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 Table of Contents  
CASE REPORT
Year : 2018  |  Volume : 10  |  Issue : 4  |  Page : 175-179  

Linear circumscribed scleroderma-like folliculitis decalvans: Yet another face of a protean condition


1 Alvaro Alvim School Hospital, Department of Dermatology, Campos dos Goytacazes, Rio de Janeiro, Brazil, Switzerland
2 Antonio Pedro University Hospital, Center of Medical Sciences, Federal Fluminense University, Niteroi, Rio de Janeiro, Brazil
3 Kempf and Pfaltz Laboratory, Diagnostic Histopathology, Wallisellen, Zurich, Switzerland
4 Center for Dermatology and Hair Diseases Professor Trüeb, Wallisellen, Zurich, Switzerland

Date of Web Publication9-Oct-2018

Correspondence Address:
Prof. Ralph Michel Treüb
Hair Diseases, Bahnhofplatz 1A, CH-8304 Wallisellen
Switzerland
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Source of Support: None, Conflict of Interest: None


DOI: 10.4103/ijt.ijt_9_18

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   Abstract 


Since Quinquaud's original report of folliculitis decalvans (FD), further clinical variants have been described on the basis of common histopathological and microbiological findings. Histopathology reveals a neutrophilic primary scarring alopecia, and microbiological studies invariably reveal pathogenic strains of Staphylococcus aureus. The presence of thickening of lesional skin in FD has been previously described. We report a new presentation of FD, clinically mimicking linear circumscribed scleroderma of the scalp. Overlapping features of the scarring alopecias may blur the distinction between different conditions that ultimately share the common final pathway of replacement of follicle by fibrous tissue. Therefore, a careful patient history, clinical examination including dermoscopy, microbiological studies, and a scalp biopsy for histopathology, and immunofluorescence studies are prerequisites to an accurate diagnosis and appropriate treatment of the respective condition. The case is presented to illustrate the clinical variability in presentation of FD and to underline the necessity of performing a biopsy for an accurate diagnosis in the scarring alopecias.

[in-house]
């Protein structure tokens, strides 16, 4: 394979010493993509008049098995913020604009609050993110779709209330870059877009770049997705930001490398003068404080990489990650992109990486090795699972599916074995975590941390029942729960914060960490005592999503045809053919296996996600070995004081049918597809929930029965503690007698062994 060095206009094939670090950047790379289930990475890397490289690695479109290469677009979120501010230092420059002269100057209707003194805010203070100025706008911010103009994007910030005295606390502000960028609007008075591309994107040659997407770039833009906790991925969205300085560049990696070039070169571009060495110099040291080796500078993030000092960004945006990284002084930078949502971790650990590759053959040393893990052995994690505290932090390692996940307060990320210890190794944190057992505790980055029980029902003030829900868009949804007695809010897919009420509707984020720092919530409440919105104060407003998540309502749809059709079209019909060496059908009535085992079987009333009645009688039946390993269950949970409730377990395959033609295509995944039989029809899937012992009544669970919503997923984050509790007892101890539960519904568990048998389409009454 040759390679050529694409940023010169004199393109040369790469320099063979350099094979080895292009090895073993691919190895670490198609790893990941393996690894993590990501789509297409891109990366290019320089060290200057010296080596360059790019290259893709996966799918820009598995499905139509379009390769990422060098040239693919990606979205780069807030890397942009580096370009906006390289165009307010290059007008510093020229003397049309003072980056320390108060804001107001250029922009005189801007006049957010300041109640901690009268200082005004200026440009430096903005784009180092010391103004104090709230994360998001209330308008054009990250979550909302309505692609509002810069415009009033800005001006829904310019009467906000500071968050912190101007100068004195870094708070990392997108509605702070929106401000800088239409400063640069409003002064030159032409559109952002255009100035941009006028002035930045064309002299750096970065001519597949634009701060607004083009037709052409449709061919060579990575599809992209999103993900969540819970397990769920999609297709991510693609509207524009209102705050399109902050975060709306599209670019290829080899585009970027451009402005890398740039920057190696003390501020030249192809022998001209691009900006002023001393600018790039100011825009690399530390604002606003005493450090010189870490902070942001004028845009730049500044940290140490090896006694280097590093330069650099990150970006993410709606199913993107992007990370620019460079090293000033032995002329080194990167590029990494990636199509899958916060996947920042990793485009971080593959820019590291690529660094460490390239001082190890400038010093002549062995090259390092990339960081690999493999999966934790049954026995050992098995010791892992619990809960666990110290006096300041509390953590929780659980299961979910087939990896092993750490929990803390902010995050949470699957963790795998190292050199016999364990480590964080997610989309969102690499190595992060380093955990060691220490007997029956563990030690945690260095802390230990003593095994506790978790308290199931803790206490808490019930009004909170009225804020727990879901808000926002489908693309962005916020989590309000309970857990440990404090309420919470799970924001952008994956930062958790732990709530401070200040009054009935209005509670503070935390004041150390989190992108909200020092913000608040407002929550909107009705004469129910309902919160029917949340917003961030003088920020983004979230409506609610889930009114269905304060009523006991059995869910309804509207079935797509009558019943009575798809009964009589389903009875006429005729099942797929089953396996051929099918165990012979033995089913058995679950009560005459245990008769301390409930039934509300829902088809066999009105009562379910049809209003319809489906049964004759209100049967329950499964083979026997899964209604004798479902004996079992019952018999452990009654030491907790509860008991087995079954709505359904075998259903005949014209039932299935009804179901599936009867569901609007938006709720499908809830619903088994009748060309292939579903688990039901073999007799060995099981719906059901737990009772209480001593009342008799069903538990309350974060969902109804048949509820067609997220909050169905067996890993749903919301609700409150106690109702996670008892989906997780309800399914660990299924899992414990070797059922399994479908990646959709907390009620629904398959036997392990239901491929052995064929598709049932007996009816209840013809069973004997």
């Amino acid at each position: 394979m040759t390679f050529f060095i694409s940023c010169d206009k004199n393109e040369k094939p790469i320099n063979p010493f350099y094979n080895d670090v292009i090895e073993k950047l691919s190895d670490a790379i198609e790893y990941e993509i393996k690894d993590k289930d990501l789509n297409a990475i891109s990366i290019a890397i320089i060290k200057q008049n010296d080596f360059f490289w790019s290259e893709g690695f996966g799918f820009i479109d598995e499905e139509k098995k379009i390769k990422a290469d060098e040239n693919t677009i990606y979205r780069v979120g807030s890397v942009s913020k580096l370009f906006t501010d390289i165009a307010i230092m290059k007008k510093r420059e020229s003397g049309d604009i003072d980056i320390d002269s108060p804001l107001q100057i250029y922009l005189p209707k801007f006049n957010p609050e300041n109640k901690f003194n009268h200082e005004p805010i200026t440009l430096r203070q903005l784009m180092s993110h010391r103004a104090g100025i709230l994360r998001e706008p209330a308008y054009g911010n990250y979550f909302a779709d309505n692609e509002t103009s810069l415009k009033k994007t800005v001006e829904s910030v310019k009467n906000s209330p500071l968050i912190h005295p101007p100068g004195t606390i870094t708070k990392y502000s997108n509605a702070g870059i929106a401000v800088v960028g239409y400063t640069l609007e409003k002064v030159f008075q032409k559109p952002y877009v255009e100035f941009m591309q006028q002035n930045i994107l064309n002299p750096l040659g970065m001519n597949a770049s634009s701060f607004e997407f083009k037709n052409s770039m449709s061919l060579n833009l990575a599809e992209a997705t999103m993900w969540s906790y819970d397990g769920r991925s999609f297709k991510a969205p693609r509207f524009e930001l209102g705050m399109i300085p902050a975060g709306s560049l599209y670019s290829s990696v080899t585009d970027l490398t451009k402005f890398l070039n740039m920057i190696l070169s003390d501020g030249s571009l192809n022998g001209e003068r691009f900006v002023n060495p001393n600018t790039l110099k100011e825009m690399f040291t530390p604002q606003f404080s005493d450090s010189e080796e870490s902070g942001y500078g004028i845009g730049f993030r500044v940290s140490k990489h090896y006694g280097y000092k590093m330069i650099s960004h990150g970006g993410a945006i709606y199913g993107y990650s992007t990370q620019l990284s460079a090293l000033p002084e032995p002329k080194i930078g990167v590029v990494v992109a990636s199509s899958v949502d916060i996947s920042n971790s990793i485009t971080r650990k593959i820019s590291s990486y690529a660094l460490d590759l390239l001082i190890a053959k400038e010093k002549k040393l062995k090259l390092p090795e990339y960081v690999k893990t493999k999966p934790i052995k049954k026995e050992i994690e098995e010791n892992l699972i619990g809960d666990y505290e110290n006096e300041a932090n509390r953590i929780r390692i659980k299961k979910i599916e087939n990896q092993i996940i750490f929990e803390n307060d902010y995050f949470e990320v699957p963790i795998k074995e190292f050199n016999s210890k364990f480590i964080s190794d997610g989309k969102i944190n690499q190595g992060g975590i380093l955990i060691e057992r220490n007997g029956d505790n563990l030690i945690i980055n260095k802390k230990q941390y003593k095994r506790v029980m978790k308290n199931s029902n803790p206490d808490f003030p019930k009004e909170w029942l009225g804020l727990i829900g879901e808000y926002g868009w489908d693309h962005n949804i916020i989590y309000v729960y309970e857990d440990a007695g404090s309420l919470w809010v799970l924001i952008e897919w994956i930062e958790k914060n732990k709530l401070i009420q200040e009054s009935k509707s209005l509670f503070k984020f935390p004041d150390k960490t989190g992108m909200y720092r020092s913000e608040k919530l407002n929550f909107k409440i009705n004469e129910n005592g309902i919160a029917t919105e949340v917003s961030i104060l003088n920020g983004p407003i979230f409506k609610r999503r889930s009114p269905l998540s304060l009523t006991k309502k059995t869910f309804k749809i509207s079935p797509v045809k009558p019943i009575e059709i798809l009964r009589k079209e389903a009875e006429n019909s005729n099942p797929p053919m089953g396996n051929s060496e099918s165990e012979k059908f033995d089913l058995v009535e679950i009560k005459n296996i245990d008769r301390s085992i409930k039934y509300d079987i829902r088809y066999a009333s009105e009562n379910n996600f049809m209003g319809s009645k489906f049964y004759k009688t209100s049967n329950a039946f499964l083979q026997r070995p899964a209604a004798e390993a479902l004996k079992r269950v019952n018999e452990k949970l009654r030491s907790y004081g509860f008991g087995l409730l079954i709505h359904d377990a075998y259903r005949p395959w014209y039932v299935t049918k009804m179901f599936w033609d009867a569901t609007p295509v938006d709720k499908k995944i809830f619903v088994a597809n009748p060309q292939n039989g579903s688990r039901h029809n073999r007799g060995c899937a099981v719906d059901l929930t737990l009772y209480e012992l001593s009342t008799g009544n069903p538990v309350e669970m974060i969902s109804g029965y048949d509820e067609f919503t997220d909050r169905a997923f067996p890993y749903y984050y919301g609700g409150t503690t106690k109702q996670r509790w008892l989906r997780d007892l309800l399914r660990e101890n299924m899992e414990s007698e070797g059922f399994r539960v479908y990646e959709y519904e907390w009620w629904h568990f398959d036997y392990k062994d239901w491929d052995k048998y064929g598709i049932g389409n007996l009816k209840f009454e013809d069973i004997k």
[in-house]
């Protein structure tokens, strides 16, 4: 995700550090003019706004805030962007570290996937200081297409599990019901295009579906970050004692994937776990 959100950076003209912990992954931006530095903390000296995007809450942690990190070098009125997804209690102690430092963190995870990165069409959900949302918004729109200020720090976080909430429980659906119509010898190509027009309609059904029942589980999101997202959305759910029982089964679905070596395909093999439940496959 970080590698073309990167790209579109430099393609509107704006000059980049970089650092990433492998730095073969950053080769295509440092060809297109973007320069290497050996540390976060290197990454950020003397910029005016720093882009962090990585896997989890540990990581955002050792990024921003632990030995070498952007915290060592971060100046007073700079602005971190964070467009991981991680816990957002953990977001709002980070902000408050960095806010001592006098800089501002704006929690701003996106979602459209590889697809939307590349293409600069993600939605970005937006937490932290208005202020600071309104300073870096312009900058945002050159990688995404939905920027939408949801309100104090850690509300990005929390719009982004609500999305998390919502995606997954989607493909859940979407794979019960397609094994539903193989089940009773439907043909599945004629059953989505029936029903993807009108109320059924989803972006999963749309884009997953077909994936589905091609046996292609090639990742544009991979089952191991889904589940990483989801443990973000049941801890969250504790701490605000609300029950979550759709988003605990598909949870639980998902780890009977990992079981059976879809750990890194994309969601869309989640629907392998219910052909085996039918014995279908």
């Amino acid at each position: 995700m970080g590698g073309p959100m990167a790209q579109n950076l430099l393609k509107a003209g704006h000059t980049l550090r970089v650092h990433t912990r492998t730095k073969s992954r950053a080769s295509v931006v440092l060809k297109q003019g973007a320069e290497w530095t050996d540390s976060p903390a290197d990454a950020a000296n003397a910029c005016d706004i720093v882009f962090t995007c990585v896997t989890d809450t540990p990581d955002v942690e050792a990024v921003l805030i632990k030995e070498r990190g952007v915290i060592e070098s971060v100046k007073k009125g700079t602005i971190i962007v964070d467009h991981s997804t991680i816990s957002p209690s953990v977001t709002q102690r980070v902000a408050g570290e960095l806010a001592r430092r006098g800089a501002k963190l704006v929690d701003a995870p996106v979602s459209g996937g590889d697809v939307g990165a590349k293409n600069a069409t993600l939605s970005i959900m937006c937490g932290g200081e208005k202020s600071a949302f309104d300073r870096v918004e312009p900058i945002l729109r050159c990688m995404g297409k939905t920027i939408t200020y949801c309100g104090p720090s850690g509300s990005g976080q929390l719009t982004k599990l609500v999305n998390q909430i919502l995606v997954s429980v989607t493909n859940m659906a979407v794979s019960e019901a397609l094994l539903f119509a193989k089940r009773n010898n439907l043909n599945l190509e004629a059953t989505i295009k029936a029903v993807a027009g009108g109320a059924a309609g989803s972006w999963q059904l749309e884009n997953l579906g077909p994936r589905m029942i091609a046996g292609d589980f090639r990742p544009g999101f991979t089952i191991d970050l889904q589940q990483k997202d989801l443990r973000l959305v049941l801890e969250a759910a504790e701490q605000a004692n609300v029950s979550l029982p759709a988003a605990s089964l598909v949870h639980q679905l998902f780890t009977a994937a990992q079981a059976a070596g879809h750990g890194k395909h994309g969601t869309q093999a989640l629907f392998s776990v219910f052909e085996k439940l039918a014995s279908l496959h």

Keywords: Folliculitis decalvans, folliculitis decalvans with linear arrangement, linear circumscribed scleroderma, linear circumscribed scleroderma-like folliculitis decalvans


How to cite this article:
Rezende HD, Dias MF, Kempf W, Treüb RM. Linear circumscribed scleroderma-like folliculitis decalvans: Yet another face of a protean condition. Int J Trichol 2018;10:175-9

How to cite this URL:
Rezende HD, Dias MF, Kempf W, Treüb RM. Linear circumscribed scleroderma-like folliculitis decalvans: Yet another face of a protean condition. Int J Trichol [serial online] 2018 [cited 2019 May 20];10:175-9. Available from: http://www.ijtrichology.com/text.asp?2018/10/4/175/242926




   Introduction Top


I can add colours to the chameleon, Change shapes with Proteus for advantages

–William Shakespeare

The scarring alopecias represent a group of diverse disorders with permanent destruction of the pilosebaceous unit and irreversible hair loss. Where there is no obvious physical/chemical injury or acute infectious etiology, clinical differential diagnosis of scarring alopecia is often difficult. The clinical inspection is of limited usefulness in establishing a diagnosis. Overlapping features may blur the distinction between different conditions that ultimately share the common final pathway of replacement of follicle by fibrous tissue. Therefore, a careful patient history, clinical examination including dermoscopy, microbiological studies, and a scalp biopsy for histopathology, and immunofluorescence studies are prerequisites to an accurate diagnosis and appropriate treatment of the respective condition.[1]